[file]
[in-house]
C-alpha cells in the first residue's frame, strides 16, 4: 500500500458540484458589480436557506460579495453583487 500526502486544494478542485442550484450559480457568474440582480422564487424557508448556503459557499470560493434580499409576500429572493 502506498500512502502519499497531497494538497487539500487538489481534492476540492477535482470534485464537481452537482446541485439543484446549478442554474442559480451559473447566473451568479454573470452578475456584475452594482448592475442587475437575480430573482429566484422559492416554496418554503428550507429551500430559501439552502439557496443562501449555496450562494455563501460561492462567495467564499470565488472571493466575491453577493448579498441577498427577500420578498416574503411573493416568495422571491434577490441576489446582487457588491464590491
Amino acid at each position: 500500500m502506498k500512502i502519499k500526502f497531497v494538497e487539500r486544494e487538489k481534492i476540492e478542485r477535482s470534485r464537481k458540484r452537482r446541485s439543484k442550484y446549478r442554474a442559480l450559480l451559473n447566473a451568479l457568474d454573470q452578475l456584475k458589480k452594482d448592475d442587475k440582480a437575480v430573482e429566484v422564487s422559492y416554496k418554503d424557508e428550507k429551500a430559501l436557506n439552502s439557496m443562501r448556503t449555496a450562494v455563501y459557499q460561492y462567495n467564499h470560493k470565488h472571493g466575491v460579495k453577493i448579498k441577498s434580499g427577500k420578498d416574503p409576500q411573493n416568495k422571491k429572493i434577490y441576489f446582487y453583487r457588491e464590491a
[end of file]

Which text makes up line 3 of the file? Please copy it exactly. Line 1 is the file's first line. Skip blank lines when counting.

Amino acid at each position: 500500500m502506498k500512502i502519499k500526502f497531497v494538497e487539500r486544494e487538489k481534492i476540492e478542485r477535482s470534485r464537481k458540484r452537482r446541485s439543484k442550484y446549478r442554474a442559480l450559480l451559473n447566473a451568479l457568474d454573470q452578475l456584475k458589480k452594482d448592475d442587475k440582480a437575480v430573482e429566484v422564487s422559492y416554496k418554503d424557508e428550507k429551500a430559501l436557506n439552502s439557496m443562501r448556503t449555496a450562494v455563501y459557499q460561492y462567495n467564499h470560493k470565488h472571493g466575491v460579495k453577493i448579498k441577498s434580499g427577500k420578498d416574503p409576500q411573493n416568495k422571491k429572493i434577490y441576489f446582487y453583487r457588491e464590491a